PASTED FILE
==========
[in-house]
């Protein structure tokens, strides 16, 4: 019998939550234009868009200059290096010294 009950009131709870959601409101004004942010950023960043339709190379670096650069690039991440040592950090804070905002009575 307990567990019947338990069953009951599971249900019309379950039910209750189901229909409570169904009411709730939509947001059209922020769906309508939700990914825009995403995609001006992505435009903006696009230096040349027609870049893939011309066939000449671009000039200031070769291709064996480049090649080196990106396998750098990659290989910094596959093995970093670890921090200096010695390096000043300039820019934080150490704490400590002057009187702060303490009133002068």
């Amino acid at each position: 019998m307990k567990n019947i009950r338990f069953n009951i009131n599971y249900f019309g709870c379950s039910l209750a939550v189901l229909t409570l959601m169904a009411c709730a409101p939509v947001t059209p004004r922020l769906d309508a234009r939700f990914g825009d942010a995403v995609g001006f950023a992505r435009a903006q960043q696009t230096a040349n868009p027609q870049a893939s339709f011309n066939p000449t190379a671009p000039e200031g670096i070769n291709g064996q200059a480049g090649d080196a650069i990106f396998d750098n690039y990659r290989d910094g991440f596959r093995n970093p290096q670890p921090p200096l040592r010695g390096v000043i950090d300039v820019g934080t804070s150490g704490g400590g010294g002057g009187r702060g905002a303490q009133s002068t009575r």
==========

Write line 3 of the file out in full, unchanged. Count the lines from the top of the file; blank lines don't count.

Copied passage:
């Amino acid at each position: 019998m307990k567990n019947i009950r338990f069953n009951i009131n599971y249900f019309g709870c379950s039910l209750a939550v189901l229909t409570l959601m169904a009411c709730a409101p939509v947001t059209p004004r922020l769906d309508a234009r939700f990914g825009d942010a995403v995609g001006f950023a992505r435009a903006q960043q696009t230096a040349n868009p027609q870049a893939s339709f011309n066939p000449t190379a671009p000039e200031g670096i070769n291709g064996q200059a480049g090649d080196a650069i990106f396998d750098n690039y990659r290989d910094g991440f596959r093995n970093p290096q670890p921090p200096l040592r010695g390096v000043i950090d300039v820019g934080t804070s150490g704490g400590g010294g002057g009187r702060g905002a303490q009133s002068t009575r």